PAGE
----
Senate Minority Leader Mitch McConnell insisted that President Trump’s tweet telling four Democratic congresswomen of color to “go back” to where they came from but declined to say whether it would be racist to say the same to his wife.
McConnell led Republicans in defending the president, who told Reps. Alexandria Ocasio-Cortez, Ilhan Omar, Rashida Tlaib, and Ayanna Pressley to "go back" to the "totally broken and crime infested places" they came from (hint: three of them were born in the US, the other came as a child refugee).
During a press conference Tuesday, CNN reporter Manu Raju asked McConnell whether it would be racist to say the same thing to his wife, Transportation Secretary Elaine Chao, who was born in Taiwan.
"You're married to an immigrant who's a naturalized U.S. citizen. If someone was to tell her she should go back to her country because of her criticism of federal policy, wouldn't you consider that a racist attack?" Raju asked.
McConnell did not say whether it would be racist, instead listing off his wife’s story and how she came to the US at "age 8, legally, not speaking a word of English."
McConnell said Chao "has realized the American dream, and I think all of us think that this is a process of renewal that’s gone on in this country for a very long time, and it’s good for America and we ought to continue it."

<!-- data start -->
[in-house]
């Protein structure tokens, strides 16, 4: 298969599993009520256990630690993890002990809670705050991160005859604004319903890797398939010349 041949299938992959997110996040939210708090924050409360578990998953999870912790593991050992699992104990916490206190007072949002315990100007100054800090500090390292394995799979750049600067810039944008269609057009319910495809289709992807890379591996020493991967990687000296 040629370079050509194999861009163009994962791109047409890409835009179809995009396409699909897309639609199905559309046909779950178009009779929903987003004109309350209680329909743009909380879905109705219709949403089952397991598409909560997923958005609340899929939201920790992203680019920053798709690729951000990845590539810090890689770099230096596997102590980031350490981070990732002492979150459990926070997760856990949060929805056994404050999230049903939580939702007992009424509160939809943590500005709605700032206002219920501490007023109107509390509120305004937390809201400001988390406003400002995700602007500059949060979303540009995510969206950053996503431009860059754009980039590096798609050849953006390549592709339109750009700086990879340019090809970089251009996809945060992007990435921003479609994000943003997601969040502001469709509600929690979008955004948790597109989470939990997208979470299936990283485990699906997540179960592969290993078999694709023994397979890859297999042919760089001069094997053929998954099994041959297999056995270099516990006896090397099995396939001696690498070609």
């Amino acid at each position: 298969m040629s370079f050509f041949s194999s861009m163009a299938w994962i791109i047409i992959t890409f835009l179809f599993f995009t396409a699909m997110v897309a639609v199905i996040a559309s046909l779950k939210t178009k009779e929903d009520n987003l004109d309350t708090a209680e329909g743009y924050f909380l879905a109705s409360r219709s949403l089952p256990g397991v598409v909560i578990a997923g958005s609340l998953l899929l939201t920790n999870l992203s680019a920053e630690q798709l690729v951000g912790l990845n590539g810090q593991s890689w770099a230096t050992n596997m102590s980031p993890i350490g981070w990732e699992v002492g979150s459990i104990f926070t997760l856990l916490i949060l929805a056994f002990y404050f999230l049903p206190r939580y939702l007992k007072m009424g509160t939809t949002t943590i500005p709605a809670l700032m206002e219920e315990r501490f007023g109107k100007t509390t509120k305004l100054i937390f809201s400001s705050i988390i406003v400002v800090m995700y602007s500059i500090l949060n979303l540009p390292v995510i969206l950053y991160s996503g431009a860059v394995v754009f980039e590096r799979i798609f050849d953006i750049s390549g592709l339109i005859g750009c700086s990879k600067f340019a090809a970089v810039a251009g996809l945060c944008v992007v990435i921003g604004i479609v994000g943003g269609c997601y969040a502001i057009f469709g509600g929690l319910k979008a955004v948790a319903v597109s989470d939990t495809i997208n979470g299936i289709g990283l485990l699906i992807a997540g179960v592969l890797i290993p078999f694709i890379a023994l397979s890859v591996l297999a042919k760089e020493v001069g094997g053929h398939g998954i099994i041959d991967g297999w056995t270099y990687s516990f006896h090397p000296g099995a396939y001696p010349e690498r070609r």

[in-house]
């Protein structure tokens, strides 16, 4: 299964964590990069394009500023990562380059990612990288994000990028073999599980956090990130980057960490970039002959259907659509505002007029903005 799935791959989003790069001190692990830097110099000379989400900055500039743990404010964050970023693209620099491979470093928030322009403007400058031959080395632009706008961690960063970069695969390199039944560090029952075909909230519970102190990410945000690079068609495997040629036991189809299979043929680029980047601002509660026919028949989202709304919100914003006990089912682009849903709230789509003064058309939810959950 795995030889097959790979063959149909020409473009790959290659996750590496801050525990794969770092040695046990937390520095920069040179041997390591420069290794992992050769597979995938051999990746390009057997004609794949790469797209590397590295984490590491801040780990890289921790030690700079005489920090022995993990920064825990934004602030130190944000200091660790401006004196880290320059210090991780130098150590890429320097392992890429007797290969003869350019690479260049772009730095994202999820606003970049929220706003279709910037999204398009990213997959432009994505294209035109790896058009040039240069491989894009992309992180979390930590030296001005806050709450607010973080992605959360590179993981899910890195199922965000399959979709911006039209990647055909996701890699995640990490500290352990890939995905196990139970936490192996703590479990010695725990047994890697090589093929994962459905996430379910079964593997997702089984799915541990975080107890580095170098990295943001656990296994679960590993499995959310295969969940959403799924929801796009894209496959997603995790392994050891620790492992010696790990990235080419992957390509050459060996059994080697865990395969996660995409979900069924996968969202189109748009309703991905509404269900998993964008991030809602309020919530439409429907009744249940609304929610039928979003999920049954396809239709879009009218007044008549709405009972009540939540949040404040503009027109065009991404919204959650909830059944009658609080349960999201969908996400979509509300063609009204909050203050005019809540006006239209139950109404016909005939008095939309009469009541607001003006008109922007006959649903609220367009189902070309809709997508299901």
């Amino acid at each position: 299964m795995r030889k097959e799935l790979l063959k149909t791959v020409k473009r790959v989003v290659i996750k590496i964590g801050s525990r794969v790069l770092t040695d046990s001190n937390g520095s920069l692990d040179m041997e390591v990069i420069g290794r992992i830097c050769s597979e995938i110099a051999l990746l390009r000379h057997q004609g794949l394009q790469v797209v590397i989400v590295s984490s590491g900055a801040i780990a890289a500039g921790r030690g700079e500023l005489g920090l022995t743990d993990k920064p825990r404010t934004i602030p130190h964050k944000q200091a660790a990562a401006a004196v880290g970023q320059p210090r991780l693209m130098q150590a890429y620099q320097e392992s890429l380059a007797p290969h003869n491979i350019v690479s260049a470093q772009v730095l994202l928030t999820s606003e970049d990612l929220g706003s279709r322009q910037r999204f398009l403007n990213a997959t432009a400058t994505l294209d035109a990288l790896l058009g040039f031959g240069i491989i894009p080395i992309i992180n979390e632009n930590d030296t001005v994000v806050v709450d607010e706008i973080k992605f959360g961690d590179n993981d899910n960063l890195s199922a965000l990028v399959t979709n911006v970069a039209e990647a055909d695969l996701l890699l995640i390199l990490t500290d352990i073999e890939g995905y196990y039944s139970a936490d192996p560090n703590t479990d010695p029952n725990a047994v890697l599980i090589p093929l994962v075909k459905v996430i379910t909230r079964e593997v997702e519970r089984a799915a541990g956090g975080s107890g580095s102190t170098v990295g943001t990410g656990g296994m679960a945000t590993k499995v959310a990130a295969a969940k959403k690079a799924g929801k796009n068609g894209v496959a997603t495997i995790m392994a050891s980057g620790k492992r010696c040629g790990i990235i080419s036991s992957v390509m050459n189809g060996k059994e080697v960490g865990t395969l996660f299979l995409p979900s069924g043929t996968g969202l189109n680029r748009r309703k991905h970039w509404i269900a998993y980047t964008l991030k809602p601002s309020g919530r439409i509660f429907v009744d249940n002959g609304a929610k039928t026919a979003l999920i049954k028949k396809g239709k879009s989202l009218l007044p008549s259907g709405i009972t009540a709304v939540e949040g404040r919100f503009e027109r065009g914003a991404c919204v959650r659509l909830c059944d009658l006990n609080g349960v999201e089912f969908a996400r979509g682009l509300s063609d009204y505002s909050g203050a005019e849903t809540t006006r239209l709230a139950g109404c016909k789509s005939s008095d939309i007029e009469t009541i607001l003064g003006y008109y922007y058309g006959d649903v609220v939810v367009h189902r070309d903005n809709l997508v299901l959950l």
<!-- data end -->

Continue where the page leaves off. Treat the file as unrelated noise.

Pressed again on the actual question by Raju, McConnell again declined to respond and instead reiterated his support for “legal immigration.
"As I said, legal immigration has been a fulfilling of the American dream," he said. "The new people who come here have a lot of ambition, a lot of energy, tend to do very well and invigorate our country. My wife’s a good example of that."
McConnell says Trump’s racist tweet isn’t racist:
Trump has doubled, tripled, and quadrupled down on his racist tweet since first firing it off. His insistence that his racist rhetoric about four women of color is not racist has been aided by Republican support. The House of Representatives voted to condemn Trump’s racist remarks Tuesday, with just four Republicans joining every Democrat to vote in favor of the resolution. According to a Reuters poll, Trump’s approval among Republicans improved after the racist tweet.
McConnell on Tuesday insisted that Trump “is not a racist.”
“I think the tone of all of this is not good for the country but it’s coming from all different ideological points of view. To single out any segment of this I think is a mistake,” he added.
Federal law says Trump’s words constitute illegal discrimination:
The U.S. Equal Employment Opportunity Commission (EEOC), which enforces laws that bar workplace discrimination, has guidelines specifically pointing to Trump’s remark as a violation of federal discrimination statutes.
“Ethnic slurs and other verbal or physical conduct because of nationality are illegal if they are severe or pervasive and create an intimidating, hostile or offensive working environment, interfere with work performance, or negatively affect job opportunities,” the commission’s website says.
“Examples of potentially unlawful conduct include insults, taunting, or ethnic epithets, such as making fun of a person’s foreign accent or comments like, ‘Go back to where you came from,’ whether made by supervisors or co-workers,” it says.